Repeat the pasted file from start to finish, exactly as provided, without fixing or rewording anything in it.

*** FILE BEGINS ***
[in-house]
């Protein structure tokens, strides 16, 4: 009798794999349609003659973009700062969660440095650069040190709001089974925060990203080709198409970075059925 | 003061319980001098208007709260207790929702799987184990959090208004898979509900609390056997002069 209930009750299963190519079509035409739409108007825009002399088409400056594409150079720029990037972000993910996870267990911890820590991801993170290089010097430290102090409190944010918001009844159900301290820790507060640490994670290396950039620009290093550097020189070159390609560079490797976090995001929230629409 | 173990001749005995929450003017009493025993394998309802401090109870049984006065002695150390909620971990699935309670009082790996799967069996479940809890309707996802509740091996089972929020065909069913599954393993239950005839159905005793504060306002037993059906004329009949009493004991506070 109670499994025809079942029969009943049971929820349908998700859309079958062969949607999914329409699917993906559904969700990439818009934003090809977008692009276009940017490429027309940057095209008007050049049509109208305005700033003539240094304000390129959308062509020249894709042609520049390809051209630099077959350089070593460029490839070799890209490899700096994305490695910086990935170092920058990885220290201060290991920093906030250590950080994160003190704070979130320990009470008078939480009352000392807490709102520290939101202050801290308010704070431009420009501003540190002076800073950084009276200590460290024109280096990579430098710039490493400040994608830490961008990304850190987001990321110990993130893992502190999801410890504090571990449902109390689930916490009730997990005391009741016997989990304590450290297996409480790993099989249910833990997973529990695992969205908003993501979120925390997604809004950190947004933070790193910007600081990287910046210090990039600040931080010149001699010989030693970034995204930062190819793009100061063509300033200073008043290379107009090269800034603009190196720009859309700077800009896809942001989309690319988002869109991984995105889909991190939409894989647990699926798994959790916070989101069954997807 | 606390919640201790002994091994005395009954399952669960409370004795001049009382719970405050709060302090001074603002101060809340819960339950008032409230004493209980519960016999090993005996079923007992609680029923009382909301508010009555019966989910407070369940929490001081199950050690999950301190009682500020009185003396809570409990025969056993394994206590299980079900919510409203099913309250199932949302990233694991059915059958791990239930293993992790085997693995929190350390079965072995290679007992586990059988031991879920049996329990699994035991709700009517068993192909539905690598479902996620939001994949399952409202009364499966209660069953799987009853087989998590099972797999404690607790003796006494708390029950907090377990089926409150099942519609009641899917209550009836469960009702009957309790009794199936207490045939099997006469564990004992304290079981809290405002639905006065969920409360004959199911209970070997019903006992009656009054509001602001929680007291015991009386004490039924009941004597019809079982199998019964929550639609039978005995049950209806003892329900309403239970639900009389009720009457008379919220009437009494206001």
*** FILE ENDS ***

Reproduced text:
[in-house]
């Protein structure tokens, strides 16, 4: 009798794999349609003659973009700062969660440095650069040190709001089974925060990203080709198409970075059925 | 003061319980001098208007709260207790929702799987184990959090208004898979509900609390056997002069 209930009750299963190519079509035409739409108007825009002399088409400056594409150079720029990037972000993910996870267990911890820590991801993170290089010097430290102090409190944010918001009844159900301290820790507060640490994670290396950039620009290093550097020189070159390609560079490797976090995001929230629409 | 173990001749005995929450003017009493025993394998309802401090109870049984006065002695150390909620971990699935309670009082790996799967069996479940809890309707996802509740091996089972929020065909069913599954393993239950005839159905005793504060306002037993059906004329009949009493004991506070 109670499994025809079942029969009943049971929820349908998700859309079958062969949607999914329409699917993906559904969700990439818009934003090809977008692009276009940017490429027309940057095209008007050049049509109208305005700033003539240094304000390129959308062509020249894709042609520049390809051209630099077959350089070593460029490839070799890209490899700096994305490695910086990935170092920058990885220290201060290991920093906030250590950080994160003190704070979130320990009470008078939480009352000392807490709102520290939101202050801290308010704070431009420009501003540190002076800073950084009276200590460290024109280096990579430098710039490493400040994608830490961008990304850190987001990321110990993130893992502190999801410890504090571990449902109390689930916490009730997990005391009741016997989990304590450290297996409480790993099989249910833990997973529990695992969205908003993501979120925390997604809004950190947004933070790193910007600081990287910046210090990039600040931080010149001699010989030693970034995204930062190819793009100061063509300033200073008043290379107009090269800034603009190196720009859309700077800009896809942001989309690319988002869109991984995105889909991190939409894989647990699926798994959790916070989101069954997807 | 606390919640201790002994091994005395009954399952669960409370004795001049009382719970405050709060302090001074603002101060809340819960339950008032409230004493209980519960016999090993005996079923007992609680029923009382909301508010009555019966989910407070369940929490001081199950050690999950301190009682500020009185003396809570409990025969056993394994206590299980079900919510409203099913309250199932949302990233694991059915059958791990239930293993992790085997693995929190350390079965072995290679007992586990059988031991879920049996329990699994035991709700009517068993192909539905690598479902996620939001994949399952409202009364499966209660069953799987009853087989998590099972797999404690607790003796006494708390029950907090377990089926409150099942519609009641899917209550009836469960009702009957309790009794199936207490045939099997006469564990004992304290079981809290405002639905006065969920409360004959199911209970070997019903006992009656009054509001602001929680007291015991009386004490039924009941004597019809079982199998019964929550639609039978005995049950209806003892329900309403239970639900009389009720009457008379919220009437009494206001």